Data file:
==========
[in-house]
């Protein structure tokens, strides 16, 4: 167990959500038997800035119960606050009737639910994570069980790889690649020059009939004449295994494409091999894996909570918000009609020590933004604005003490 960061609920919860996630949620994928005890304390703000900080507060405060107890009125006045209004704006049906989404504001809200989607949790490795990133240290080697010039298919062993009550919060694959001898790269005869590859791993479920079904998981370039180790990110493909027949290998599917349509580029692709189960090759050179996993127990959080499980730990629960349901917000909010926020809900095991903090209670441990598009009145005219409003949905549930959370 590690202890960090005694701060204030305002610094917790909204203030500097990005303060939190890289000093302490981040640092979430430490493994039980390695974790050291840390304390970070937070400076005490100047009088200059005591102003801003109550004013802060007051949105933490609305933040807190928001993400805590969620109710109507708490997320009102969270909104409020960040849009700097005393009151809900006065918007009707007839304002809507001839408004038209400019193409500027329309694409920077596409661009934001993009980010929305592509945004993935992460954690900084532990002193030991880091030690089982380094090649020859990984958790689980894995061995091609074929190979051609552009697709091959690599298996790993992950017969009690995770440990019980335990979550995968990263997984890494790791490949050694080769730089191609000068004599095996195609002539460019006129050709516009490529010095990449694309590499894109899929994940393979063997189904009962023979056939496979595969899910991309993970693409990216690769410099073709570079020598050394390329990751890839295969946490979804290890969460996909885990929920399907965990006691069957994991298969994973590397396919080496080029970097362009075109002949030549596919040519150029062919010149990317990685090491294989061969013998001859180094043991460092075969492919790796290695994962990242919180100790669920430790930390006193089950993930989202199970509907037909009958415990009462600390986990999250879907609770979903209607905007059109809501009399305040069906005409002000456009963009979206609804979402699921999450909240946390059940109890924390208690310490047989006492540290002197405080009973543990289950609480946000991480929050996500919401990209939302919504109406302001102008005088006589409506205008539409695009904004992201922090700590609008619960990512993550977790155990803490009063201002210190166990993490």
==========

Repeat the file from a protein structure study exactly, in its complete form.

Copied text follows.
[in-house]
């Protein structure tokens, strides 16, 4: 167990959500038997800035119960606050009737639910994570069980790889690649020059009939004449295994494409091999894996909570918000009609020590933004604005003490 960061609920919860996630949620994928005890304390703000900080507060405060107890009125006045209004704006049906989404504001809200989607949790490795990133240290080697010039298919062993009550919060694959001898790269005869590859791993479920079904998981370039180790990110493909027949290998599917349509580029692709189960090759050179996993127990959080499980730990629960349901917000909010926020809900095991903090209670441990598009009145005219409003949905549930959370 590690202890960090005694701060204030305002610094917790909204203030500097990005303060939190890289000093302490981040640092979430430490493994039980390695974790050291840390304390970070937070400076005490100047009088200059005591102003801003109550004013802060007051949105933490609305933040807190928001993400805590969620109710109507708490997320009102969270909104409020960040849009700097005393009151809900006065918007009707007839304002809507001839408004038209400019193409500027329309694409920077596409661009934001993009980010929305592509945004993935992460954690900084532990002193030991880091030690089982380094090649020859990984958790689980894995061995091609074929190979051609552009697709091959690599298996790993992950017969009690995770440990019980335990979550995968990263997984890494790791490949050694080769730089191609000068004599095996195609002539460019006129050709516009490529010095990449694309590499894109899929994940393979063997189904009962023979056939496979595969899910991309993970693409990216690769410099073709570079020598050394390329990751890839295969946490979804290890969460996909885990929920399907965990006691069957994991298969994973590397396919080496080029970097362009075109002949030549596919040519150029062919010149990317990685090491294989061969013998001859180094043991460092075969492919790796290695994962990242919180100790669920430790930390006193089950993930989202199970509907037909009958415990009462600390986990999250879907609770979903209607905007059109809501009399305040069906005409002000456009963009979206609804979402699921999450909240946390059940109890924390208690310490047989006492540290002197405080009973543990289950609480946000991480929050996500919401990209939302919504109406302001102008005088006589409506205008539409695009904004992201922090700590609008619960990512993550977790155990803490009063201002210190166990993490």